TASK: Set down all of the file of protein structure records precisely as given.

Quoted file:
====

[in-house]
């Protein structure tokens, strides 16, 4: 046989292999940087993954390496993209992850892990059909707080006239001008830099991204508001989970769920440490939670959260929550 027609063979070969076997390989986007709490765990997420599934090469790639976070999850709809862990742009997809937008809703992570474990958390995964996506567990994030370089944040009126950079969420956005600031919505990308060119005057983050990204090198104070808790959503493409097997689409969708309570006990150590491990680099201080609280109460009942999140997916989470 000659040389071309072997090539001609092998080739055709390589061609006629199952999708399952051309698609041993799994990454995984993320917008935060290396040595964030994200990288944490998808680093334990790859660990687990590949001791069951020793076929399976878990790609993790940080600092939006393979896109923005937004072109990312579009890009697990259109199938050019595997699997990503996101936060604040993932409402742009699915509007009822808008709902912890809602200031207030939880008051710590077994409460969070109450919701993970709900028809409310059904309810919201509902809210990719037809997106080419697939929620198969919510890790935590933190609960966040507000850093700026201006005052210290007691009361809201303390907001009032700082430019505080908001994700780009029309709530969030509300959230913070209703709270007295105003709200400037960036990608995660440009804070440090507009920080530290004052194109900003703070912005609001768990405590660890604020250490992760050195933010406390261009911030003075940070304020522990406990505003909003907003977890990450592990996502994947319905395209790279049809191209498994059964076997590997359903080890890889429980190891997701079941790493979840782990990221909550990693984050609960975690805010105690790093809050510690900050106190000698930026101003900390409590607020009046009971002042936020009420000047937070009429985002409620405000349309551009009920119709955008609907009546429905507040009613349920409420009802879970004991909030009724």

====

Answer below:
[in-house]
């Protein structure tokens, strides 16, 4: 046989292999940087993954390496993209992850892990059909707080006239001008830099991204508001989970769920440490939670959260929550 027609063979070969076997390989986007709490765990997420599934090469790639976070999850709809862990742009997809937008809703992570474990958390995964996506567990994030370089944040009126950079969420956005600031919505990308060119005057983050990204090198104070808790959503493409097997689409969708309570006990150590491990680099201080609280109460009942999140997916989470 000659040389071309072997090539001609092998080739055709390589061609006629199952999708399952051309698609041993799994990454995984993320917008935060290396040595964030994200990288944490998808680093334990790859660990687990590949001791069951020793076929399976878990790609993790940080600092939006393979896109923005937004072109990312579009890009697990259109199938050019595997699997990503996101936060604040993932409402742009699915509007009822808008709902912890809602200031207030939880008051710590077994409460969070109450919701993970709900028809409310059904309810919201509902809210990719037809997106080419697939929620198969919510890790935590933190609960966040507000850093700026201006005052210290007691009361809201303390907001009032700082430019505080908001994700780009029309709530969030509300959230913070209703709270007295105003709200400037960036990608995660440009804070440090507009920080530290004052194109900003703070912005609001768990405590660890604020250490992760050195933010406390261009911030003075940070304020522990406990505003909003907003977890990450592990996502994947319905395209790279049809191209498994059964076997590997359903080890890889429980190891997701079941790493979840782990990221909550990693984050609960975690805010105690790093809050510690900050106190000698930026101003900390409590607020009046009971002042936020009420000047937070009429985002409620405000349309551009009920119709955008609907009546429905507040009613349920409420009802879970004991909030009724």